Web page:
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Bitcoin has 3 flaws — and that could set the stage for other alternatives, says Cornell economist


According to a Cornell University professor, Bitcoin, the world’s most well-known cryptocurrency, has a few flaws that have prompted other digital currencies to develop more viable alternatives.

According to economics professor Eswar Prasad, bitcoin is not as anonymous as people believe, and “mining” bitcoin is bad for the environment.

It’s also ineffective as a currency, he told CNBC on Thursday.

One intriguing aspect is that other cryptocurrencies have developed solutions to some of bitcoin’s flaws, according to Prasad, who was previously the head of the International Monetary Fund’s China division.

1. Mining harms the environment

Bitcoin mining is the time-consuming and energy-intensive process of creating new coins and ensuring the payment network’s security and veracity.

The electricity used to validate transactions on the bitcoin blockchain, as well as the mining process, is “certainly not good for the environment,” according to Prasad.

Tesla CEO Elon Musk announced last month that his electric car company will no longer accept bitcoin as payment due to environmental concerns, causing the price of bitcoin to plummet by 5% in a matter of minutes.

He has since reversed his position, saying in a Sunday tweet that Tesla will accept bitcoin in transactions if it can confirm “reasonable” and “clean energy usage by miners.”

Crypto miners use custom-built computers to solve complex mathematical equations that allow a coin transaction to take place. Miners are compensated for their efforts by being paid in cryptocurrency.

According to the Cambridge Bitcoin Electricity Consumption Index, the entire process of creating a bitcoin requires a lot of energy and can consume more power than entire countries such as Finland and Switzerland.

On the other hand, Ethereum — the second-largest cryptocurrency that is sometimes viewed as an alternative to bitcoin — is developing a new method of mining that requires less energy, according to Prasad.

It is the underlying mechanism for ethereum that activates so-called “validators” on the network if they can prove that they have ether, or a “stake.” It is known as “proof of stake.”

In the end, it should eliminate the need for massive amounts of computing power to validate transactions, and the Ethereum Foundation claims it will use 99.95 percent less energy than before.

“That will be much less energy intensive, and it may provide many of the benefits that bitcoin was supposed to provide. It may also make transactions cheaper and faster “Prasad stated.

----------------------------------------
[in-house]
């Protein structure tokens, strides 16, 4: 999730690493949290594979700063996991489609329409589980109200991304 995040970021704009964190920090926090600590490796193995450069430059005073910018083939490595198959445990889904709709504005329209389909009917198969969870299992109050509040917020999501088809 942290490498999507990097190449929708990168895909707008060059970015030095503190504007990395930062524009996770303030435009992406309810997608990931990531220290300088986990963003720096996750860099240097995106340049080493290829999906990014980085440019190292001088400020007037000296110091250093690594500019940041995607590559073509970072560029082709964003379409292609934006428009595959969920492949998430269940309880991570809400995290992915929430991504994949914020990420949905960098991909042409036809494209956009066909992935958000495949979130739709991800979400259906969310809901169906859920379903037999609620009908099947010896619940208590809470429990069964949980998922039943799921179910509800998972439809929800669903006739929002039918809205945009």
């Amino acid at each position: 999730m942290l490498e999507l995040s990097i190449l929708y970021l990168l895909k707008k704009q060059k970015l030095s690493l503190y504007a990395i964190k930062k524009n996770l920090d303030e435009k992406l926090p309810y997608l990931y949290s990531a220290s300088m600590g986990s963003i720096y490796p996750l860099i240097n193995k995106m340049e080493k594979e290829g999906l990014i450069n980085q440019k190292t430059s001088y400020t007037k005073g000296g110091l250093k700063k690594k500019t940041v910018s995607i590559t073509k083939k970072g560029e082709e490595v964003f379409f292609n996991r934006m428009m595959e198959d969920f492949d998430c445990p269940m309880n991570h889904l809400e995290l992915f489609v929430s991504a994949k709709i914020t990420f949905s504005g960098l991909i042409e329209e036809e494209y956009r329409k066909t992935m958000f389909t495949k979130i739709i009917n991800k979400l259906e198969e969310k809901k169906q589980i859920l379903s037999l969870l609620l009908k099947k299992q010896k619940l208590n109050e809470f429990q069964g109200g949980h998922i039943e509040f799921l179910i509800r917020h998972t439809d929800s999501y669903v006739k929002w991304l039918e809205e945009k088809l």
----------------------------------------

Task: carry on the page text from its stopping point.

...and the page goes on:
However, it’s not there yet, he added.

2. Not so anonymous after all

US law enforcement officials announced earlier this month that they were able to recover $2.3 million in bitcoin paid to a criminal cybergroup involved in the May ransomware attack on Colonial Pipeline.

According to the FBI, its agents were able to identify a virtual currency wallet used by the hackers to collect payment from Colonial Pipeline.

“The main idea behind bitcoin… was to provide pseudonymity,” Prasad explained. “However, it turns out that if you use bitcoin frequently, particularly if you use bitcoin to purchase real goods and services, it becomes possible to eventually link your address or physical identity to your digital identity.”

What’s interesting, he says, is that other cryptocurrencies are attempting to address this issue and provide greater anonymity. As examples, he mentioned Monero and Zcash.

Getty Images/Chris Ratcliffe/Bloomberg

“So bitcoin has really sparked a search for a better alternative, and people appear to be on the lookout for a medium of exchange that does not require them to go through a trusted institution like the government or a commercial bank — but it’s not quite there yet,” Prasad said.

3. Doesn’t work well as a currency

Bitcoin was supposed to provide an anonymous and efficient medium of exchange in theory, but “it hasn’t worked in that regard,” according to the economics professor.

Rather, using bitcoin to pay for goods and services is “slow and cumbersome,” and the market is extremely volatile, according to Prasad.

Bitcoin is prone to large swings in volatility, as evidenced by its 30% drop in a single day last month.

“So you could take a bitcoin to a store one day and get a cup of coffee, and the next day, you could treat yourself to a lavish meal with the same bitcoin. As a result, the medium of exchange suffers as a result “He stated.

Bitcoin has become a speculative asset for people who want to see its value rise rather than use it as a payment method, according to Prasad.


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